Many oxidizing agents are capable of generating suitable energies upon reaction with a corresponding fuel for use in the packs and methods of this invention. Preferred oxidizing agents are those comprising the alkali metal salts of the oxides of manganese and chromium, such as potassium permanganate, and potassium chromate. Other suitable oxidizing agents are pyridinium dichromate, ruthenium tetroxide and chromic acid, as well as a host of other oxidizing agents known to those skilled in the art. The choice of oxidizing agent is preferably made with disposability as a high priority. After use of the heat pack, we prefer that the residue not contain any soluble toxic or environmentally undesirable components. Our most preferred oxidizing agent is potassium permanganate.
The available surface area of the oxidizing agent is an important factor in the reactivity of the oxidizing agent in a reaction medium. Surface areas of solids are highly dependent on the physical form of the solid. The physical form of the oxidizing agent present in the zone of the first type is variable, but it is preferable that the oxidizing agent be in a substantially particulate form. Particularly preferred is a finely ground powder of oxidizing agent.
The rate of heat produced by the device of the invention under design conditions is tailored by controllably exposing the reactants to each other. This is accomplished by controllably exposing limited amounts of the fuels to the full amount of the oxidizing agent, or by controllably exposing limited amounts of the oxidizing agent to the full amount of the fuels, or by controllably exposing a limited amount of the oxidizing agent to a limited amount of the fuels. In each case, as the reaction proceeds, controlled exposure occurs until the reaction terminates due to lack of one of the reacting components. In preferred embodiments, the dissolvable binding agent dissolves in the solvent and/or the fuels during the exothermic chemical reaction to controllably expose the oxidizing agent to the fuels at a predetermined rate. In a preferred embodiment, an excess of fuel is used. Upon completion of the reaction of the oxidizing agent, there are no soluble toxic or environmentally undesirable residues remaining in the container. Disposal of the container in a landfill is made possible by this feature.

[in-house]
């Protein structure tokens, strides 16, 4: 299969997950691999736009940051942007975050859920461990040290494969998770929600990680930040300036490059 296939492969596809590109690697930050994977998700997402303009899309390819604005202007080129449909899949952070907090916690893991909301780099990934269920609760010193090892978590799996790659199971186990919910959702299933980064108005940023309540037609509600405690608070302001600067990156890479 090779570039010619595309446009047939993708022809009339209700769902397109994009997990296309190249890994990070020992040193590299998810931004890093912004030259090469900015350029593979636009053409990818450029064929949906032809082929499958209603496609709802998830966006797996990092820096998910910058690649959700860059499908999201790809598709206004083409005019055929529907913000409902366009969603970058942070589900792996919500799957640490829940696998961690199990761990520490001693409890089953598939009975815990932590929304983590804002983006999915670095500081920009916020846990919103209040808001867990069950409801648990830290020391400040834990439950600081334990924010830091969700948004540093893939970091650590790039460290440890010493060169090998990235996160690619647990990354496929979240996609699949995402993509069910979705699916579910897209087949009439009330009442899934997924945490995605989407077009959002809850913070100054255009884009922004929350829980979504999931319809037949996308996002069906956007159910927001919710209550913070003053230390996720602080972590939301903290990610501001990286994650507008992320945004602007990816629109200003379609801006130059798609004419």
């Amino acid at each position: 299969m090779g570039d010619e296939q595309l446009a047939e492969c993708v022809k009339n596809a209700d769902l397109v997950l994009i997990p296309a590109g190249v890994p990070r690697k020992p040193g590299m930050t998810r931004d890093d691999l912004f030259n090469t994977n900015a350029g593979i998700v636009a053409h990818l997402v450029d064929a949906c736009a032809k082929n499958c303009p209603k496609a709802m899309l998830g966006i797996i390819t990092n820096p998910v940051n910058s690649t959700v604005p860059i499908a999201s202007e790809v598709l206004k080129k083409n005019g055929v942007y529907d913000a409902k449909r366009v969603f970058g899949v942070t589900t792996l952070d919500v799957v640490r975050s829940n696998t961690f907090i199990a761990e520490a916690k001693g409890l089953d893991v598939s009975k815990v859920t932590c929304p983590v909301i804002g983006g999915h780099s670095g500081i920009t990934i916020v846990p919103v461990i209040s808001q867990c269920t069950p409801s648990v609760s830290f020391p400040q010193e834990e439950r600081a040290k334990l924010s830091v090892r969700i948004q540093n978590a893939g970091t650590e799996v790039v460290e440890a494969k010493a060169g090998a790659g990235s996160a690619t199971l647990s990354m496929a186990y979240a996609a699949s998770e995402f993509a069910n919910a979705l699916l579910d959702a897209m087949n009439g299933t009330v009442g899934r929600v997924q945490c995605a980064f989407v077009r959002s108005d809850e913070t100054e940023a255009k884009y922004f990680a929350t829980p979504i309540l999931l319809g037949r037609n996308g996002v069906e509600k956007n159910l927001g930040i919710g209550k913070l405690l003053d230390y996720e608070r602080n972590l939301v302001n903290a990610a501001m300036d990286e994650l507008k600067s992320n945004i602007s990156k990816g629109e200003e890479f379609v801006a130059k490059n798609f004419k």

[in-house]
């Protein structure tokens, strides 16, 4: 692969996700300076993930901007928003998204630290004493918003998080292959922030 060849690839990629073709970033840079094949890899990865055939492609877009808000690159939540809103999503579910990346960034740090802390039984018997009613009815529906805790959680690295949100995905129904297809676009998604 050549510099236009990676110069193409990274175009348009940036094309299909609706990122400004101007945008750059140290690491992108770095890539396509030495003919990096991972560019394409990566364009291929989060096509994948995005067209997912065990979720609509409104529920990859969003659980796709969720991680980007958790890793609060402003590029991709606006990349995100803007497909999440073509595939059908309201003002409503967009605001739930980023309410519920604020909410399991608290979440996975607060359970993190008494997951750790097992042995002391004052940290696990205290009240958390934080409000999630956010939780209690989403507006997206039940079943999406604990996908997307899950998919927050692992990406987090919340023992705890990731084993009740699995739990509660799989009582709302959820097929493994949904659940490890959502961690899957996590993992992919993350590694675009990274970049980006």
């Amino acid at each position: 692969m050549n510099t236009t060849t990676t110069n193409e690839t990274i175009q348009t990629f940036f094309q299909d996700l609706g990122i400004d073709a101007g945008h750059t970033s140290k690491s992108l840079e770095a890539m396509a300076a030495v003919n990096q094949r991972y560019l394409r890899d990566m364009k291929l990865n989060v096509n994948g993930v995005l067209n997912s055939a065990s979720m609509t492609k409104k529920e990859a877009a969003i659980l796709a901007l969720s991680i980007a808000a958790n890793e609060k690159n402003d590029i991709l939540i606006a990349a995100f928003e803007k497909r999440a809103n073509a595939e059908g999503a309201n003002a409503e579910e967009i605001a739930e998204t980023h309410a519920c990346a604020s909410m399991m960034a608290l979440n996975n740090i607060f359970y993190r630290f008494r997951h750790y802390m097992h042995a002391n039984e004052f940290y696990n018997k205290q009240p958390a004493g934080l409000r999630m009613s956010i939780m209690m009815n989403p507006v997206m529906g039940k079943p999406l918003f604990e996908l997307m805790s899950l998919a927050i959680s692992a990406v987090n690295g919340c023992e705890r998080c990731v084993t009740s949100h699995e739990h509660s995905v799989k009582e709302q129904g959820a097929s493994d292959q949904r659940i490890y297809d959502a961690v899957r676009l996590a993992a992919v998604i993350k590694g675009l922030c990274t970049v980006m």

Dispersing the oxidizing agent in a dissolvable binding agent provides an effective means of selectively exposing the oxidizing agent to the fuels. If the reaction takes place in an organic environment with an organic solvent, the binding agent is preferably organic-based. If the reaction takes place in an inorganic environment with a solvent such as water, the binding agent is preferably inorganic-based.
Silicates are suitable inorganic binding agents. In a preferred embodiment, the oxidizing agent is bound within a binding agent comprising aqueous sodium silicate solution (Na2 SiO3), such as that available commercially from J. T. Baker (Stock No. 3877-01) or Aldrich Chemical Co., Inc. (Stock No. 33,844-3).
Uniform distribution of the oxidizing agent throughout the binding agent is preferable in that it provides a consistent, uniform presentation of the oxidizing agent to the fuel through the solubilization of the binding agent. The configuration and geometry of the bound oxidizing agent of the present invention are important factors in providing control over the rate and duration of the reaction. In one preferred configuration, the bound oxidizing agent is in a solid form having a geometry which presents a relatively constant active surface of oxidizing agent to the fuel throughout the desired duration of the reaction and throughout the solubilization of the binding agent, even near oxidizing agent exhaustion. A preferred geometry will also provide necessary fuel around the exposed oxidizing agent at all times during the reaction. Preferably, large fuel migration paths to the oxidizing agent are not required. The binding agent should be diluted to uniformly wet the oxidizing agent crystals. Ratios of binding agent to oxidizing agent of from about 1:1 to about 1:7 can be used in the invention. Preferred ratios are from about 1:1.5 to about 1:5. A ratio of about one gram of binding agent to about three grams of oxidizing agent is used in certain preferred embodiments. This ratio produces a uniform mixture with neither pools of excess binding agent nor oxidizing agent incompletely surrounded by liquid. However, it will be apparent to one skilled in the art that the ratio of binding agent to oxidizing agent may be widely varied.